Some of the WebSphere products that support the SOA Re-use entry point are:

There is no "right" place to start with SOA. Where you start depends on your specific business needs. You can use any one, or any combination of, these entry points to approach SOA incrementally. The IBM SOA Self-Assessment can help you determine which entry points makes sense for you.

How does WebSphere support the SOA lifecycle?

Now that you understand the various SOA entry points you might choose, let's talk about how to start with your own SOA project. IBM has defined four phases in the lifecycle of an SOA project. These phases make up the SOA Foundation, which is a set of best practices, software, and patterns for implementing SOA in your business. WebSphere products can help you with each phase of implementing an SOA project from model to deploy. The phases of an SOA project are:


During the model phase, you'll collect and assess your business needs and define your business processes. You'll then design the services to support these processes. During this phase, you can use WebSphere Business Modeler to build a model of your business and IT processes and goals. The model help you see whether the resulting application meets your company's needs and can provide you with a benchmark for measuring business performance.


During the assemble phase, you create services out of existing assets, such as enterprise resource planning (ERP) and financial systems, CICS® applications and other solutions that run your business. If the necessary function to support a business process doesn't exist, you can create and test a new service to deliver it. Once you have the required services, you can combine them to create a business process. You can use the following WebSphere products to help you with the assemble phase of an SOA project:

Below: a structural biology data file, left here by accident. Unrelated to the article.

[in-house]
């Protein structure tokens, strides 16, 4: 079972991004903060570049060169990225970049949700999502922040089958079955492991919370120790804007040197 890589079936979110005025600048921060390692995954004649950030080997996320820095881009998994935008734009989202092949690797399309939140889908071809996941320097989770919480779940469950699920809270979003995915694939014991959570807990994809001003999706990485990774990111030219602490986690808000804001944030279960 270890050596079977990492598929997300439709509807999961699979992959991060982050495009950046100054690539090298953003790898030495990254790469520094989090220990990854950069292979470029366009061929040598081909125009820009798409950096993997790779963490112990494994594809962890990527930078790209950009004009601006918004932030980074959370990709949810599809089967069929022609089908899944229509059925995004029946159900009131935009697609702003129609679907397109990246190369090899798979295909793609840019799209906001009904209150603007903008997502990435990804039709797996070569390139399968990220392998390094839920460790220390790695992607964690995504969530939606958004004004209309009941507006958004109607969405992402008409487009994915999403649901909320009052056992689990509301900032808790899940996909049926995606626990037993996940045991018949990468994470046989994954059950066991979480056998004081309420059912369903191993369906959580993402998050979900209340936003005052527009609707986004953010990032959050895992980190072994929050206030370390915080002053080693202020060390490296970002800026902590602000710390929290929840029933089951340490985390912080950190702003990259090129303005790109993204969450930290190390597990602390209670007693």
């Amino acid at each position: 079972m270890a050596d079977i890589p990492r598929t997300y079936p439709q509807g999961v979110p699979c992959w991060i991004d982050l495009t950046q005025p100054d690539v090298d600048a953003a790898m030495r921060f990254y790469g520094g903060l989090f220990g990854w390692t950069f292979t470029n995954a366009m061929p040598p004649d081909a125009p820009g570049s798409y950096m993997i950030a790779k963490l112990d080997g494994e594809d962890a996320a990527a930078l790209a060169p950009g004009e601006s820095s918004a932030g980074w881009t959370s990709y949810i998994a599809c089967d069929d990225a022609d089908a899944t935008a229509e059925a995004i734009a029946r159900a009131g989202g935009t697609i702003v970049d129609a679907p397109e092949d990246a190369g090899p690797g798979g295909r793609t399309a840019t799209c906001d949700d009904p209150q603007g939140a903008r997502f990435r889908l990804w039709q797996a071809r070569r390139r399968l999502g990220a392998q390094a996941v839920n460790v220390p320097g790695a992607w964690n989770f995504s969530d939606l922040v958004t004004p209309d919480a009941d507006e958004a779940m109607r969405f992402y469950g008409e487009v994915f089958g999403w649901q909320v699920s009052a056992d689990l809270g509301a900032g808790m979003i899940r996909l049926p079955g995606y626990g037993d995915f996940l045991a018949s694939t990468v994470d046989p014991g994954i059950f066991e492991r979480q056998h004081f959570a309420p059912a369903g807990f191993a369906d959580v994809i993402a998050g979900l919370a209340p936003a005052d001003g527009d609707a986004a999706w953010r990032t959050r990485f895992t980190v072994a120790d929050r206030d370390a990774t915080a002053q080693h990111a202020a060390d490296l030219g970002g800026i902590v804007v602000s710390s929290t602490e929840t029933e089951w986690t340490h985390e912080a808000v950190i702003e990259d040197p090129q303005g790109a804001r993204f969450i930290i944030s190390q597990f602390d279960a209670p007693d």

During the deploy phase, you configure your run-time environment to meet the service levels required by your business processes. Then you can deploy it into a scalable, secure services environment. The services environment is optimized to run critical business processes while having the flexibility to make dynamic updates in response to changing business requirements. This service-oriented approach reduces the cost and complexity associated with maintaining numerous point-to-point integrations. WebSphere provides many products to help you with the deploy phase:


During the manage phase, you're concerned with establishing and maintaining service availability and response times, as well as managing underlying services. By monitoring key performance indicators in real time, you can get the information you need to help you prevent, isolate, diagnose and fix problems. Once you understand the performance of your business processes, you can provide feedback to improve the business-process model as needed. During th management phase, you also manage version control of the services that make up your business processes.

One of the key products you can use to continuously monitor and improve your business processes is WebSphere Business Monitor.

Where can I learn more?